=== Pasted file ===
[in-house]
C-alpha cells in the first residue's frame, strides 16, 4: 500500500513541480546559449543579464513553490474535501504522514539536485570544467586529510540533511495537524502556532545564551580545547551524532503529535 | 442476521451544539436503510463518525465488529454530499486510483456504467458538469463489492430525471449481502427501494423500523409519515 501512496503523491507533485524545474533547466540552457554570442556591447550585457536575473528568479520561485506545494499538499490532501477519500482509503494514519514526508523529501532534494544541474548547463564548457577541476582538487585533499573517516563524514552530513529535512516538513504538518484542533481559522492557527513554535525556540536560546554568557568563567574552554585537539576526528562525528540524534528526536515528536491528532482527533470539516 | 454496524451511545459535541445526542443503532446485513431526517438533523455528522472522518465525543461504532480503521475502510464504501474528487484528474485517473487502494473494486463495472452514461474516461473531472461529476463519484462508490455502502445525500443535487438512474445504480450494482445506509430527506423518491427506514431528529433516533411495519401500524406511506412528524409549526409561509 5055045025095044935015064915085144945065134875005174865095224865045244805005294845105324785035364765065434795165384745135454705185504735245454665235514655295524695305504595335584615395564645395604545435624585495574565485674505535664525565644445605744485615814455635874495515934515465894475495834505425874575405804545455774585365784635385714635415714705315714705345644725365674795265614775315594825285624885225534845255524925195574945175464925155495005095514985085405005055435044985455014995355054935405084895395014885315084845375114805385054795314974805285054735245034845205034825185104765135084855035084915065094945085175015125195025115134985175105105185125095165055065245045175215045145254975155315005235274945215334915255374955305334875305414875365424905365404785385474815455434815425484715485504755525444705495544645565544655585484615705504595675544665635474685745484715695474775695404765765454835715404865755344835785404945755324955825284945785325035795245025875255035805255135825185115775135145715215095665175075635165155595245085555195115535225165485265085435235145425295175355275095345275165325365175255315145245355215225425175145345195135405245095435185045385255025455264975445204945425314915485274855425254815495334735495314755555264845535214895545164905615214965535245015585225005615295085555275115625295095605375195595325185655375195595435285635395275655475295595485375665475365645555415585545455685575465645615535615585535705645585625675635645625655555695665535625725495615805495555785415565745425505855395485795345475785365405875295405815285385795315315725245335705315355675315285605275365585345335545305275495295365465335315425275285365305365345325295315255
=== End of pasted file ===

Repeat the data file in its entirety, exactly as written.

[in-house]
C-alpha cells in the first residue's frame, strides 16, 4: 500500500513541480546559449543579464513553490474535501504522514539536485570544467586529510540533511495537524502556532545564551580545547551524532503529535 | 442476521451544539436503510463518525465488529454530499486510483456504467458538469463489492430525471449481502427501494423500523409519515 501512496503523491507533485524545474533547466540552457554570442556591447550585457536575473528568479520561485506545494499538499490532501477519500482509503494514519514526508523529501532534494544541474548547463564548457577541476582538487585533499573517516563524514552530513529535512516538513504538518484542533481559522492557527513554535525556540536560546554568557568563567574552554585537539576526528562525528540524534528526536515528536491528532482527533470539516 | 454496524451511545459535541445526542443503532446485513431526517438533523455528522472522518465525543461504532480503521475502510464504501474528487484528474485517473487502494473494486463495472452514461474516461473531472461529476463519484462508490455502502445525500443535487438512474445504480450494482445506509430527506423518491427506514431528529433516533411495519401500524406511506412528524409549526409561509 5055045025095044935015064915085144945065134875005174865095224865045244805005294845105324785035364765065434795165384745135454705185504735245454665235514655295524695305504595335584615395564645395604545435624585495574565485674505535664525565644445605744485615814455635874495515934515465894475495834505425874575405804545455774585365784635385714635415714705315714705345644725365674795265614775315594825285624885225534845255524925195574945175464925155495005095514985085405005055435044985455014995355054935405084895395014885315084845375114805385054795314974805285054735245034845205034825185104765135084855035084915065094945085175015125195025115134985175105105185125095165055065245045175215045145254975155315005235274945215334915255374955305334875305414875365424905365404785385474815455434815425484715485504755525444705495544645565544655585484615705504595675544665635474685745484715695474775695404765765454835715404865755344835785404945755324955825284945785325035795245025875255035805255135825185115775135145715215095665175075635165155595245085555195115535225165485265085435235145425295175355275095345275165325365175255315145245355215225425175145345195135405245095435185045385255025455264975445204945425314915485274855425254815495334735495314755555264845535214895545164905615214965535245015585225005615295085555275115625295095605375195595325185655375195595435285635395275655475295595485375665475365645555415585545455685575465645615535615585535705645585625675635645625655555695665535625725495615805495555785415565745425505855395485795345475785365405875295405815285385795315315725245335705315355675315285605275365585345335545305275495295365465335315425275285365305365345325295315255